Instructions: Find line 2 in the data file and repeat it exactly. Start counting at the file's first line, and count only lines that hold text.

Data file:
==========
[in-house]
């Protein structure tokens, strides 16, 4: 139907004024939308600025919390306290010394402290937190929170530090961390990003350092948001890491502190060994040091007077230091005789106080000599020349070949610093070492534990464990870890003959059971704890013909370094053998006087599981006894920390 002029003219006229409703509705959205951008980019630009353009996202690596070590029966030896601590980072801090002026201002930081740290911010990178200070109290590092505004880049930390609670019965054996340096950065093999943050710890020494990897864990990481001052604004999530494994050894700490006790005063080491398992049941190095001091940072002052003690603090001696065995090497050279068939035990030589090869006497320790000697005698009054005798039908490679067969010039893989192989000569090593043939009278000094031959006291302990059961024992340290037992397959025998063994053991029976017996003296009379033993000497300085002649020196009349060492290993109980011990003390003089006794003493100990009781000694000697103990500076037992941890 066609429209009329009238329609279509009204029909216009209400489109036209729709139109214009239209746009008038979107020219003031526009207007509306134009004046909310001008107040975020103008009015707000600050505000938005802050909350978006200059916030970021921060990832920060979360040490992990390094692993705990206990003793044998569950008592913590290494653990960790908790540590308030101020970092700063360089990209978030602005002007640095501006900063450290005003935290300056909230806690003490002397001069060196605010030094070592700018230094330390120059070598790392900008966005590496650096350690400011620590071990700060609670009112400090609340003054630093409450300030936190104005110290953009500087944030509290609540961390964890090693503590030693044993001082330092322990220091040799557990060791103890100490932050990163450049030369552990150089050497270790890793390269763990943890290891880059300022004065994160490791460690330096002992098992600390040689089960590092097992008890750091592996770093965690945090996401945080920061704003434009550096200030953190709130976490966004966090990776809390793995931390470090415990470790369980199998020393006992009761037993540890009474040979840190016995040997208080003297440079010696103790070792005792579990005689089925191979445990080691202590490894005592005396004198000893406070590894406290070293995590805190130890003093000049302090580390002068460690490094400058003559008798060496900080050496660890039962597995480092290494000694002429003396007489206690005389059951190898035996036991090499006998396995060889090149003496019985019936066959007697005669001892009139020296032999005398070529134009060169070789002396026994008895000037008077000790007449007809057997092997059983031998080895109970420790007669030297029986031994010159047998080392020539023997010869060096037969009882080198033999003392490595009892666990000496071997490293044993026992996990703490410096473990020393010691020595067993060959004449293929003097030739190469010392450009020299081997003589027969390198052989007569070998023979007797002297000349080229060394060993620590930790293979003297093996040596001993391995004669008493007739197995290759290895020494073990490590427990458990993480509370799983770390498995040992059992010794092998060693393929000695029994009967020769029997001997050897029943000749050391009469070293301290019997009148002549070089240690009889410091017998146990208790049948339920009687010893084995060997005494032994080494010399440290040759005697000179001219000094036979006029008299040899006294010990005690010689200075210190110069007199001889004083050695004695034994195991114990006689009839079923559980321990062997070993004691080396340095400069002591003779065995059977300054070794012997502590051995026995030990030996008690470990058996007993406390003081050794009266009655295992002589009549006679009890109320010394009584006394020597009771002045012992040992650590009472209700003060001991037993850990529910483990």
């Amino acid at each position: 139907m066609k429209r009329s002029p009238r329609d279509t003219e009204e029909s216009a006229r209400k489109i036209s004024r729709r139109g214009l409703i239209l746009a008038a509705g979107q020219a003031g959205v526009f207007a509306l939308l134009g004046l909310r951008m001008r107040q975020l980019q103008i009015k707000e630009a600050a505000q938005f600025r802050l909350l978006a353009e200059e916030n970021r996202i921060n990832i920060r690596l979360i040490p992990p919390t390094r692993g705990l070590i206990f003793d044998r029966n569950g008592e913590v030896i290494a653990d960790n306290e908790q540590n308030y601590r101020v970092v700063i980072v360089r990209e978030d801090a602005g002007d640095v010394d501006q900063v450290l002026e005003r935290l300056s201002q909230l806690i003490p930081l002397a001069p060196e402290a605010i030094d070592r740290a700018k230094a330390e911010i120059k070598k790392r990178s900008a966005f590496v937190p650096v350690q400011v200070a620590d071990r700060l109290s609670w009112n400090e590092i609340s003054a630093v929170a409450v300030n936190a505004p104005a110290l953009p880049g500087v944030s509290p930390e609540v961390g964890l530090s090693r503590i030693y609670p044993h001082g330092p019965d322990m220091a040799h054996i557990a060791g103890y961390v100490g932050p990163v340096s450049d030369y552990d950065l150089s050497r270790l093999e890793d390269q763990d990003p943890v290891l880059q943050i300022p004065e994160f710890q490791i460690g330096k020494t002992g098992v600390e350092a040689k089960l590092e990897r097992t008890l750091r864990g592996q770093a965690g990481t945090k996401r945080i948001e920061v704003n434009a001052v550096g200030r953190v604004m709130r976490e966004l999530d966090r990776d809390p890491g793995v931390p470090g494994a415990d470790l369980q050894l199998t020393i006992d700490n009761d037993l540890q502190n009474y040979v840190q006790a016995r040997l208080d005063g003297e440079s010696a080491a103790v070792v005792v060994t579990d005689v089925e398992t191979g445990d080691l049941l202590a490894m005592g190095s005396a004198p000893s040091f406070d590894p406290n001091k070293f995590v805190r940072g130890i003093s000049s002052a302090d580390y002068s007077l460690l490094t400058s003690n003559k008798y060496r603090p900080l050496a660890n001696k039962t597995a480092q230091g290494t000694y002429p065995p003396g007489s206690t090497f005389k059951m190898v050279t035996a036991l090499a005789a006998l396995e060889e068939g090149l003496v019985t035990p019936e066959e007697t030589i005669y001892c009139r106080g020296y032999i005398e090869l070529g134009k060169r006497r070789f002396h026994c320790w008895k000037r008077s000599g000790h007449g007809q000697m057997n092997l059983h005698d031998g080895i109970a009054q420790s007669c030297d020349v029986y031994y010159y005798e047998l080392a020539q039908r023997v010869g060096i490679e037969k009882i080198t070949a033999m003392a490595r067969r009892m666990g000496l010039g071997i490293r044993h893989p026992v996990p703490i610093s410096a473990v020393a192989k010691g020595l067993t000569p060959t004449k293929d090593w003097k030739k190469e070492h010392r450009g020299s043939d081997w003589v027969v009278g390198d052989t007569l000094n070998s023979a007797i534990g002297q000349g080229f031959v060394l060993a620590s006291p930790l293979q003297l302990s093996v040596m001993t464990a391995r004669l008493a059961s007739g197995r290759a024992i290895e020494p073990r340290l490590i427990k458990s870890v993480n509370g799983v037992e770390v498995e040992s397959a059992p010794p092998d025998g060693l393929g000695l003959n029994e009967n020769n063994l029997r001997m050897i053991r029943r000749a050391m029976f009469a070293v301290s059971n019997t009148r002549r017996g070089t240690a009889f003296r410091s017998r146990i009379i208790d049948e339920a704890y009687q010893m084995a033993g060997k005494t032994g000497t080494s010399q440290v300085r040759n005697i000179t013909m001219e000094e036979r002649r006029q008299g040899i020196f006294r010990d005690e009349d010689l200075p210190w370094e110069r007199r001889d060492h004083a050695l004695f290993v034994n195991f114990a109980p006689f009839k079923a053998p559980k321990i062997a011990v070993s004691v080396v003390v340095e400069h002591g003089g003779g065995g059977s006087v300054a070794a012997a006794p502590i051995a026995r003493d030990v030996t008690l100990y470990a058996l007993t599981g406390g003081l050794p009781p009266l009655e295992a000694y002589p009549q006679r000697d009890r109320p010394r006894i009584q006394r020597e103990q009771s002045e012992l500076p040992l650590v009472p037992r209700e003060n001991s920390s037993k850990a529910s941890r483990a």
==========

């Protein structure tokens, strides 16, 4: 139907004024939308600025919390306290010394402290937190929170530090961390990003350092948001890491502190060994040091007077230091005789106080000599020349070949610093070492534990464990870890003959059971704890013909370094053998006087599981006894920390 002029003219006229409703509705959205951008980019630009353009996202690596070590029966030896601590980072801090002026201002930081740290911010990178200070109290590092505004880049930390609670019965054996340096950065093999943050710890020494990897864990990481001052604004999530494994050894700490006790005063080491398992049941190095001091940072002052003690603090001696065995090497050279068939035990030589090869006497320790000697005698009054005798039908490679067969010039893989192989000569090593043939009278000094031959006291302990059961024992340290037992397959025998063994053991029976017996003296009379033993000497300085002649020196009349060492290993109980011990003390003089006794003493100990009781000694000697103990500076037992941890 066609429209009329009238329609279509009204029909216009209400489109036209729709139109214009239209746009008038979107020219003031526009207007509306134009004046909310001008107040975020103008009015707000600050505000938005802050909350978006200059916030970021921060990832920060979360040490992990390094692993705990206990003793044998569950008592913590290494653990960790908790540590308030101020970092700063360089990209978030602005002007640095501006900063450290005003935290300056909230806690003490002397001069060196605010030094070592700018230094330390120059070598790392900008966005590496650096350690400011620590071990700060609670009112400090609340003054630093409450300030936190104005110290953009500087944030509290609540961390964890090693503590030693044993001082330092322990220091040799557990060791103890100490932050990163450049030369552990150089050497270790890793390269763990943890290891880059300022004065994160490791460690330096002992098992600390040689089960590092097992008890750091592996770093965690945090996401945080920061704003434009550096200030953190709130976490966004966090990776809390793995931390470090415990470790369980199998020393006992009761037993540890009474040979840190016995040997208080003297440079010696103790070792005792579990005689089925191979445990080691202590490894005592005396004198000893406070590894406290070293995590805190130890003093000049302090580390002068460690490094400058003559008798060496900080050496660890039962597995480092290494000694002429003396007489206690005389059951190898035996036991090499006998396995060889090149003496019985019936066959007697005669001892009139020296032999005398070529134009060169070789002396026994008895000037008077000790007449007809057997092997059983031998080895109970420790007669030297029986031994010159047998080392020539023997010869060096037969009882080198033999003392490595009892666990000496071997490293044993026992996990703490410096473990020393010691020595067993060959004449293929003097030739190469010392450009020299081997003589027969390198052989007569070998023979007797002297000349080229060394060993620590930790293979003297093996040596001993391995004669008493007739197995290759290895020494073990490590427990458990993480509370799983770390498995040992059992010794092998060693393929000695029994009967020769029997001997050897029943000749050391009469070293301290019997009148002549070089240690009889410091017998146990208790049948339920009687010893084995060997005494032994080494010399440290040759005697000179001219000094036979006029008299040899006294010990005690010689200075210190110069007199001889004083050695004695034994195991114990006689009839079923559980321990062997070993004691080396340095400069002591003779065995059977300054070794012997502590051995026995030990030996008690470990058996007993406390003081050794009266009655295992002589009549006679009890109320010394009584006394020597009771002045012992040992650590009472209700003060001991037993850990529910483990």